on location: Petrel Cove

It took me three  attempts  over three days to photograph this rock pool at Petrel Cove:

My  historical baby Linhof camera--an old   Linhof Technika 70 --- had a mechanical problem  on the first morning as the locking mechanism wouldn't lock  the downturned folding camera bed so I could not focus;  the second morning it was raining; the third morning things finally came together. 

rockpool photoshoot

A digital version (using the Sony NEX-7)  from  the  photoshoot with  the Rolleiflex SL66 (both colour and black and white) this morning. I had come across the rockpool  yesterday when I was  on a poodlewalk with Ari and Kayla. I needed cloud cover and a low tide to be able to do  it.

I had to wait for the low tide so that I could access the site. I  needed the cloud cover to soften the early morning sun whilst I waited for the tide to go out. Even then,  I was photographing with the sea swirling  around my shoes and tripod  legs.  

back on line

Exhaustive checks ended up with the conclusion that the electrical storm  of a week ago had caused   the studio's Fritzbox modem to frizz.   Surge protectors are useless for this kind of electrical interference apparently.   I had to get a new modem from Internode. The studio finally has  internet connectivity and I can now post online.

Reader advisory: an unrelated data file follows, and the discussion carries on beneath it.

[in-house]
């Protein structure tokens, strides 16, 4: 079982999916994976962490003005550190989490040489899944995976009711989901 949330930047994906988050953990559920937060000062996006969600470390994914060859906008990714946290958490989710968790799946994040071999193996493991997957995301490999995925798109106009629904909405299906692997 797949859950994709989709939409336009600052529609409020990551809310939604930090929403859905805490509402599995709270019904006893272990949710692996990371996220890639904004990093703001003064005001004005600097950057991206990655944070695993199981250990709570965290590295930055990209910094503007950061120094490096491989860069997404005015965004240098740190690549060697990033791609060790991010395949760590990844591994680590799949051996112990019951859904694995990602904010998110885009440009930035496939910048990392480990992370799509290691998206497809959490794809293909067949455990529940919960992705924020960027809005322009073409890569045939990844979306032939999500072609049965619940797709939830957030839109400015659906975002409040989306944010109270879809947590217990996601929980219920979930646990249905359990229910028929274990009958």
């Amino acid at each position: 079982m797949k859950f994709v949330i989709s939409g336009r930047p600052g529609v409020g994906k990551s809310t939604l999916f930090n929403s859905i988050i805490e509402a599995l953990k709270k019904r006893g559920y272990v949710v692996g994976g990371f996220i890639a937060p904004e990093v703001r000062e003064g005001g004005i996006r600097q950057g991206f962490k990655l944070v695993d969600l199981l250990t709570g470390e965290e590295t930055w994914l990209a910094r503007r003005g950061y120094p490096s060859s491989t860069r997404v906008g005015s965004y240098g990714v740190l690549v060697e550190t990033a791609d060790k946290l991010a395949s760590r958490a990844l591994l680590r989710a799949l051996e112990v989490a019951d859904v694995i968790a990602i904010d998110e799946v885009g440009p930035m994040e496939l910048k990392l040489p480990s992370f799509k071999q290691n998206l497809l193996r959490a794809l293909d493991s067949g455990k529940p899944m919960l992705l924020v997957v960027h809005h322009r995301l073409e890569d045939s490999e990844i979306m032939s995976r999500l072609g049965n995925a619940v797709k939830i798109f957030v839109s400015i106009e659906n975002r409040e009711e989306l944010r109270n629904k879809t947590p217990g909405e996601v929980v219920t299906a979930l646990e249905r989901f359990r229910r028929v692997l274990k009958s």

This is the second time a modem has been fried by an electical storm  this year. This digital storage and equipment  is nerve wracking. 

I've also managed to get my  old Lacie external discs properly formatted for the iMac. 3 years  of digital  files from  the digital cameras have  been backed up. The digital files of my film cameras have also been backed up.

Backup is making a duplicate copy to prevent a problem in the event of something like a computer failure. Archive is safe storage and at least one archive copy of your photos should be stored off-site (away from home).

I  now have two sets of backup at the studio--they have   already been backed up on a Netgear mirroring hard disc. So I  have three separate sets of my digital photos. This  double backup insurance  means that I'm feeling a little  bit more secure about  digital file storage  and hard disc collapse. I also have  the photos  on a Mac Pro  in Adelaide, which is also backed up. 

It's a  long way from the file cabinets, briefcases, safety deposit boxes and  the  fireproof safes of the analogue world.

The above  picture is  one of the ones that I took the day after  the electrical storm when I was walking  along the coast trying to make  more pictures  for  the  sea abstracts book. This project is not going well and  I'm frustrated by the failures.